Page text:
How do you start a feature, film, piece of writing, anything really, in which sexual harassment is the topic at large? There's no song and dance, there's no flashing lights--it's a cold and tense subject that every woman (yes, every woman) has had some sort of experience with. There is no beautiful way to render it, because it is not beautiful. But there is a manner in which one can discuss it intelligently, in a way that is both thought-provoking and evocative, with creative renderings and imagery manifesting the very real situations women struggle with daily.
In Claire Kurylowski's short film In Real Life, we are faced with a young woman (played by Arvida Bystrom) toying with ways to defend herself against potential attackers, specifically with lessons she's learned from a YouTube tutorial. Eyes glued to the screen, I couldn't help but recall myself taking similar precautions (I now pause my music every time I walk past a group of men). There is something in this film, in the way Claire discusses these precautions and situations, that feels undoubtedly familiar. Though depicted through an artists' lens, there is nothing idyllic or fantastical about the film, though we are undeniably engaged throughout. With recurring imagery like the color pink reinforcing notions of femininity combined with a pulsing, hypnotizing beat drawing viewers further into the scene, In Real Life is a dynamic whirlwind, both visually stimulating and incredibly raw.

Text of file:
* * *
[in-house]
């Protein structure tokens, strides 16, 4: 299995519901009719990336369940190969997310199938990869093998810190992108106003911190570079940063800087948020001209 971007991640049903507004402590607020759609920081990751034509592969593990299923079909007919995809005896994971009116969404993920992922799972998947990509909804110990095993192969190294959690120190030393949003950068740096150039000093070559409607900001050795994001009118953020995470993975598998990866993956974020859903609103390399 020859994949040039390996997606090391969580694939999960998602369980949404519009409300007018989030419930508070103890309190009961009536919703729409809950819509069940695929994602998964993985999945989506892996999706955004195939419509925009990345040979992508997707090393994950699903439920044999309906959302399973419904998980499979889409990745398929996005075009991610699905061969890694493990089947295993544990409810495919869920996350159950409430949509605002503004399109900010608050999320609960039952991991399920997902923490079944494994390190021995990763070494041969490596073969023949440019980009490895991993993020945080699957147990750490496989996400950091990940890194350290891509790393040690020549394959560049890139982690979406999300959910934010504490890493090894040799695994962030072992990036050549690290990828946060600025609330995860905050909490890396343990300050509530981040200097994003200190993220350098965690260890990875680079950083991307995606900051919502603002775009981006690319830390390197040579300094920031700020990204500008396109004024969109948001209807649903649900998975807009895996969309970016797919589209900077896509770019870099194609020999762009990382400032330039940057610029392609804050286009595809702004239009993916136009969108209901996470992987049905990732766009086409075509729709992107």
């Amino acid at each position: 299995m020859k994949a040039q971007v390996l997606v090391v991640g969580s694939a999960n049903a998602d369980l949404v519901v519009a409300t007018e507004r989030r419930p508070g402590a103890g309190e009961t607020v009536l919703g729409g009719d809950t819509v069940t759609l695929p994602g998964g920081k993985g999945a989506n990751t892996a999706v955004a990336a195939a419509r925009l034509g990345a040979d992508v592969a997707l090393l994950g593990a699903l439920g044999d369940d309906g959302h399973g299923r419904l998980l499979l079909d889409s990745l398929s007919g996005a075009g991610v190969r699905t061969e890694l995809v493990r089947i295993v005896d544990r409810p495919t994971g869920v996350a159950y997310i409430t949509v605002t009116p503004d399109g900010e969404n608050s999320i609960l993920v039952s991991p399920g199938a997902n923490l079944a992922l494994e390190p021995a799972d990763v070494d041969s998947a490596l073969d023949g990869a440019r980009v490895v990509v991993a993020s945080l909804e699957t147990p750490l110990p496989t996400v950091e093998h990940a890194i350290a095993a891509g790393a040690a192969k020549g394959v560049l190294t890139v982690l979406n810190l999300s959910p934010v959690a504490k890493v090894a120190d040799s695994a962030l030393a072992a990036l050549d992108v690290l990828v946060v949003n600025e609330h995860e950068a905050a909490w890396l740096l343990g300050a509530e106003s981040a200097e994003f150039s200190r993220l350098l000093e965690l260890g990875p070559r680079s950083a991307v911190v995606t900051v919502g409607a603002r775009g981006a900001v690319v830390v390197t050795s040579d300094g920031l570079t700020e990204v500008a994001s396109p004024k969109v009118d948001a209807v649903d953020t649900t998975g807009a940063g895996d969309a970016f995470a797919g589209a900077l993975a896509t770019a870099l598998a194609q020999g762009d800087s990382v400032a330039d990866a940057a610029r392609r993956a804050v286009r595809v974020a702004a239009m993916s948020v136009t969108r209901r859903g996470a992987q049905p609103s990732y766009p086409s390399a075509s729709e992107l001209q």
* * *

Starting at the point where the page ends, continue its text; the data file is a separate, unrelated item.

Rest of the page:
Claire Kurylowski: I did a photo shoot a few months before the film’s conception with Arvida and a friend of ours with the pink rope and some very stripped down lighting set-ups--flashlights, red bulbs--I was playing around with what could obfuscate, subvert and girl-codify these images of rope play with the female characters portrayed. I was attempting some re-imagining of normative scopic regimes of women in intimate, playful scenes. I aimed to make these images feel like quotidian, less mediated looking moments as opposed to setting them up as deviant or hardcore--with this kind of story in mind that maybe they just found a YouTube video and wanted to try it out. I guess it also has the voyeuristic tastes of a queer female audience considered and I wanted to make images that felt non cis-male authored. The aspect of the girl-coded portrait that came out of the shoot gained traction as I developed the idea for the film, this image juxtaposed in opposition to what the "How to Break Out of Zip Ties" video stands for.
THE LE SIGH: I've read this film is an exploration of the perpetuation of sexual harassment culture--can you go further into this, explaining also what your inspiration was? Whose story is portrayed in this film, fictional or non-fictional?